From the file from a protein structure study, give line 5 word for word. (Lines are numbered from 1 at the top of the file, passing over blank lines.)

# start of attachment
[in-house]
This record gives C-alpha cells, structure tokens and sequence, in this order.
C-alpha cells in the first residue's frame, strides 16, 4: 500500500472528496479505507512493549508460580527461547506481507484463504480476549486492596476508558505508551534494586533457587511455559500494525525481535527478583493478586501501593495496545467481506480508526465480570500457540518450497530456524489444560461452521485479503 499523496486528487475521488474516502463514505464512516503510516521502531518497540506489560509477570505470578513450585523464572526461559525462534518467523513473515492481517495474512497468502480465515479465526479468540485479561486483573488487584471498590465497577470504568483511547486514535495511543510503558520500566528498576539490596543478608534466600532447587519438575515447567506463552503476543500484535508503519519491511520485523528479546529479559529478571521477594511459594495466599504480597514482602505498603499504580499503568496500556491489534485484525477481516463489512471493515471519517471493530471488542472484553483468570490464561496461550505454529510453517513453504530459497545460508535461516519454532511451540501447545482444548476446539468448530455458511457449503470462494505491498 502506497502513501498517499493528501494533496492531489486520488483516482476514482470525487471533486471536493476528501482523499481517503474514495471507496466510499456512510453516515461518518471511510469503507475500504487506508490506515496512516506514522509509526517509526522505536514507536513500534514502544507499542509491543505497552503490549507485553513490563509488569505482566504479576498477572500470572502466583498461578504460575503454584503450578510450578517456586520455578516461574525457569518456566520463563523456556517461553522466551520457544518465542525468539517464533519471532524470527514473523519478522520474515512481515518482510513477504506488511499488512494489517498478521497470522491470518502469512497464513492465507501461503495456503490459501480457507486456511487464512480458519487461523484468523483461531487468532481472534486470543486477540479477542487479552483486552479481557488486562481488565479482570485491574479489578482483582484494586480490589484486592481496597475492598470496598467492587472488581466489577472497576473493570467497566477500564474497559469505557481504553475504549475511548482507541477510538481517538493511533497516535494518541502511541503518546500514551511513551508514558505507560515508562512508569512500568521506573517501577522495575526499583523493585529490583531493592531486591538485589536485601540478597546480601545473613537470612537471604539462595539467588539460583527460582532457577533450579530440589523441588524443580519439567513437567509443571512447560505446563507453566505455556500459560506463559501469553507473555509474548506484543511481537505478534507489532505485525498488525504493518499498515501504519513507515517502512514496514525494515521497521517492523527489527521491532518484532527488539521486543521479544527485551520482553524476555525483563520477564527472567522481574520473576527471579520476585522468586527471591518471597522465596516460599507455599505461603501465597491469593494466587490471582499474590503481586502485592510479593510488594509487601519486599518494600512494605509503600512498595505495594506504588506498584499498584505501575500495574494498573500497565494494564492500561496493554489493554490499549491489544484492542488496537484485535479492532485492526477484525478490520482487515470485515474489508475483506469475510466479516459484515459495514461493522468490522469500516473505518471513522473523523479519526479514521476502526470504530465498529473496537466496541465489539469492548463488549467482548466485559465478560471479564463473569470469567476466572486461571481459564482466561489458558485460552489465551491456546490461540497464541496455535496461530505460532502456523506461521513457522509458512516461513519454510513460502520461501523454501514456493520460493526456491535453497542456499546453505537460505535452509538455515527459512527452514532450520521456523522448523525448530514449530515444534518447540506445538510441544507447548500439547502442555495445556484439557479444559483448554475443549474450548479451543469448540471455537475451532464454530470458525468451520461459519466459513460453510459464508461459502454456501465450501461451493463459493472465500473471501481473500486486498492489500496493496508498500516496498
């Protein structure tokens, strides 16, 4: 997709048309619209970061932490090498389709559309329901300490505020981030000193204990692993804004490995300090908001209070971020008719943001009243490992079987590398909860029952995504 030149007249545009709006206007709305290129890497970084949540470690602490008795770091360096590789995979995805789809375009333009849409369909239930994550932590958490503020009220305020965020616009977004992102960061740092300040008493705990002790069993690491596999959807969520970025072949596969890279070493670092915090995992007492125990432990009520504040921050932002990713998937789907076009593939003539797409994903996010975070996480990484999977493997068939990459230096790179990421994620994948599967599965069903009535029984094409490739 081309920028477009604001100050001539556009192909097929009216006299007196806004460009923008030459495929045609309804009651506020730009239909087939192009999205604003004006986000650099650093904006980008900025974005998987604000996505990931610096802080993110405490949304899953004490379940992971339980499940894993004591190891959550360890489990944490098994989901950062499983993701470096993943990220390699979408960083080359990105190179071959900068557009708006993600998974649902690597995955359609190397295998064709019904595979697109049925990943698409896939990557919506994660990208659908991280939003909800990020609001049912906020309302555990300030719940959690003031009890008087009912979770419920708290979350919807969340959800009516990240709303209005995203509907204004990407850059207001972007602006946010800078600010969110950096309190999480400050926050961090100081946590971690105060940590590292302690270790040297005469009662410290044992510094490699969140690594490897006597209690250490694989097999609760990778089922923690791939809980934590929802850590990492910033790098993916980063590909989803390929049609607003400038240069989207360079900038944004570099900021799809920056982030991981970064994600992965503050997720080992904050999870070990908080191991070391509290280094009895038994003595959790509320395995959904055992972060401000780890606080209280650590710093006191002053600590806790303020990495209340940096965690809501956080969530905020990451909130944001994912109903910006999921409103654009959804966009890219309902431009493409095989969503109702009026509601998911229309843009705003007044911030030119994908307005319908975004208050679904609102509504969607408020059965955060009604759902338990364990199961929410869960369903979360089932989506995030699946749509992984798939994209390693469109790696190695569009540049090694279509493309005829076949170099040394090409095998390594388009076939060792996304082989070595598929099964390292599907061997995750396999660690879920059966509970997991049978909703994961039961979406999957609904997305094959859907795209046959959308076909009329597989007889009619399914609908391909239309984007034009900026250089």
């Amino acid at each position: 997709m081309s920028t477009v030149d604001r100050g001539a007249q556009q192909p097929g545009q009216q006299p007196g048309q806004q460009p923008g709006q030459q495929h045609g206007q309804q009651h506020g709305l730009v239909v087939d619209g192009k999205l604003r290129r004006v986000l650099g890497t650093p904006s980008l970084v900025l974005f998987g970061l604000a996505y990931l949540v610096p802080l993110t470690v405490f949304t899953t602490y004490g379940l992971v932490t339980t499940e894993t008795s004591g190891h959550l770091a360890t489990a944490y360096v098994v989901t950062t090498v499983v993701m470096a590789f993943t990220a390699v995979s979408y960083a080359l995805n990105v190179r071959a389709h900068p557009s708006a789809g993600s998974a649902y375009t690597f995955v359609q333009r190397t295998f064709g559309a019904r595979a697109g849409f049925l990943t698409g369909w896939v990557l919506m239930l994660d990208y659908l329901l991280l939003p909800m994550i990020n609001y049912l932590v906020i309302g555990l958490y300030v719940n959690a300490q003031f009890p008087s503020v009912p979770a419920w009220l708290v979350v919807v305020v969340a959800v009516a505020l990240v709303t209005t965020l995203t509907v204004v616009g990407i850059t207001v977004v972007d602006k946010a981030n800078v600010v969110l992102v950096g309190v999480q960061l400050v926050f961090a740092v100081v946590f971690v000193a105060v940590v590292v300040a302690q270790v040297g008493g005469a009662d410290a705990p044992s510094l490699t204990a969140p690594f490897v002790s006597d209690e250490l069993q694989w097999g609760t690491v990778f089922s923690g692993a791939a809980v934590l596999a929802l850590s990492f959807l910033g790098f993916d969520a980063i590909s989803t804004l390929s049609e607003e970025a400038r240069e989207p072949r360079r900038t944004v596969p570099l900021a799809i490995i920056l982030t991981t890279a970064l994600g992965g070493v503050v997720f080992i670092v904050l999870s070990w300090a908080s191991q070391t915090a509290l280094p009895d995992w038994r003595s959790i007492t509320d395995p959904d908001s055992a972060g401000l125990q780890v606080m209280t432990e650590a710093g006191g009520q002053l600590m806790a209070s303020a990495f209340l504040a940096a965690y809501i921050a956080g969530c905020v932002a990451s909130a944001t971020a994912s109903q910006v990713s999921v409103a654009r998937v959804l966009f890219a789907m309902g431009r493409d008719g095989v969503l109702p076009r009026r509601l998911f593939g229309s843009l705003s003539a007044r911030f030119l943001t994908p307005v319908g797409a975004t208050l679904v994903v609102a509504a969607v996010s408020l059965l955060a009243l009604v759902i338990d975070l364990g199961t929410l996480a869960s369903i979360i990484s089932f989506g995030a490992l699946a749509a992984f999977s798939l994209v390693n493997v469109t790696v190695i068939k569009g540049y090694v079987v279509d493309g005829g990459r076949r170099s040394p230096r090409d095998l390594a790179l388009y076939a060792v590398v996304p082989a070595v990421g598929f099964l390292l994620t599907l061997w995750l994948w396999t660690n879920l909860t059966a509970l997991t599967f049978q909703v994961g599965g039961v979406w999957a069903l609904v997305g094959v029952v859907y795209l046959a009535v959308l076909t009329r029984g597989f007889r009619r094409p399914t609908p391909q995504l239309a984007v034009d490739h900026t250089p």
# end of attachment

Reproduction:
């Amino acid at each position: 997709m081309s920028t477009v030149d604001r100050g001539a007249q556009q192909p097929g545009q009216q006299p007196g048309q806004q460009p923008g709006q030459q495929h045609g206007q309804q009651h506020g709305l730009v239909v087939d619209g192009k999205l604003r290129r004006v986000l650099g890497t650093p904006s980008l970084v900025l974005f998987g970061l604000a996505y990931l949540v610096p802080l993110t470690v405490f949304t899953t602490y004490g379940l992971v932490t339980t499940e894993t008795s004591g190891h959550l770091a360890t489990a944490y360096v098994v989901t950062t090498v499983v993701m470096a590789f993943t990220a390699v995979s979408y960083a080359l995805n990105v190179r071959a389709h900068p557009s708006a789809g993600s998974a649902y375009t690597f995955v359609q333009r190397t295998f064709g559309a019904r595979a697109g849409f049925l990943t698409g369909w896939v990557l919506m239930l994660d990208y659908l329901l991280l939003p909800m994550i990020n609001y049912l932590v906020i309302g555990l958490y300030v719940n959690a300490q003031f009890p008087s503020v009912p979770a419920w009220l708290v979350v919807v305020v969340a959800v009516a505020l990240v709303t209005t965020l995203t509907v204004v616009g990407i850059t207001v977004v972007d602006k946010a981030n800078v600010v969110l992102v950096g309190v999480q960061l400050v926050f961090a740092v100081v946590f971690v000193a105060v940590v590292v300040a302690q270790v040297g008493g005469a009662d410290a705990p044992s510094l490699t204990a969140p690594f490897v002790s006597d209690e250490l069993q694989w097999g609760t690491v990778f089922s923690g692993a791939a809980v934590l596999a929802l850590s990492f959807l910033g790098f993916d969520a980063i590909s989803t804004l390929s049609e607003e970025a400038r240069e989207p072949r360079r900038t944004v596969p570099l900021a799809i490995i920056l982030t991981t890279a970064l994600g992965g070493v503050v997720f080992i670092v904050l999870s070990w300090a908080s191991q070391t915090a509290l280094p009895d995992w038994r003595s959790i007492t509320d395995p959904d908001s055992a972060g401000l125990q780890v606080m209280t432990e650590a710093g006191g009520q002053l600590m806790a209070s303020a990495f209340l504040a940096a965690y809501i921050a956080g969530c905020v932002a990451s909130a944001t971020a994912s109903q910006v990713s999921v409103a654009r998937v959804l966009f890219a789907m309902g431009r493409d008719g095989v969503l109702p076009r009026r509601l998911f593939g229309s843009l705003s003539a007044r911030f030119l943001t994908p307005v319908g797409a975004t208050l679904v994903v609102a509504a969607v996010s408020l059965l955060a009243l009604v759902i338990d975070l364990g199961t929410l996480a869960s369903i979360i990484s089932f989506g995030a490992l699946a749509a992984f999977s798939l994209v390693n493997v469109t790696v190695i068939k569009g540049y090694v079987v279509d493309g005829g990459r076949r170099s040394p230096r090409d095998l390594a790179l388009y076939a060792v590398v996304p082989a070595v990421g598929f099964l390292l994620t599907l061997w995750l994948w396999t660690n879920l909860t059966a509970l997991t599967f049978q909703v994961g599965g039961v979406w999957a069903l609904v997305g094959v029952v859907y795209l046959a009535v959308l076909t009329r029984g597989f007889r009619r094409p399914t609908p391909q995504l239309a984007v034009d490739h900026t250089p």